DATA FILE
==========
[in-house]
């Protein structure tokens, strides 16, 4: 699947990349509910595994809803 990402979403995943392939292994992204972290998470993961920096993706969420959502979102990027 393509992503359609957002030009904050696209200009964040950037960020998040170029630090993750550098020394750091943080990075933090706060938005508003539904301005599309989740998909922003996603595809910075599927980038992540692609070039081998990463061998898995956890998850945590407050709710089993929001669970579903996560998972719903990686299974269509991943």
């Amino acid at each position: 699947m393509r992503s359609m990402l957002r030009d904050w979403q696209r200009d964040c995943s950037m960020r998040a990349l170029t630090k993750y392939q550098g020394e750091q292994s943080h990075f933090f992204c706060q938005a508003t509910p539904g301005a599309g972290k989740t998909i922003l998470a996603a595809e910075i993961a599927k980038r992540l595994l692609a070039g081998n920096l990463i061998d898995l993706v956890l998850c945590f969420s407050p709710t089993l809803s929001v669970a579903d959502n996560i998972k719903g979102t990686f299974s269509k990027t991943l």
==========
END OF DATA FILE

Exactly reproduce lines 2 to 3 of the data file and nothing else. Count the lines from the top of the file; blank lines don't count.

């Protein structure tokens, strides 16, 4: 699947990349509910595994809803 990402979403995943392939292994992204972290998470993961920096993706969420959502979102990027 393509992503359609957002030009904050696209200009964040950037960020998040170029630090993750550098020394750091943080990075933090706060938005508003539904301005599309989740998909922003996603595809910075599927980038992540692609070039081998990463061998898995956890998850945590407050709710089993929001669970579903996560998972719903990686299974269509991943």
């Amino acid at each position: 699947m393509r992503s359609m990402l957002r030009d904050w979403q696209r200009d964040c995943s950037m960020r998040a990349l170029t630090k993750y392939q550098g020394e750091q292994s943080h990075f933090f992204c706060q938005a508003t509910p539904g301005a599309g972290k989740t998909i922003l998470a996603a595809e910075i993961a599927k980038r992540l595994l692609a070039g081998n920096l990463i061998d898995l993706v956890l998850c945590f969420s407050p709710t089993l809803s929001v669970a579903d959502n996560i998972k719903g979102t990686f299974s269509k990027t991943l």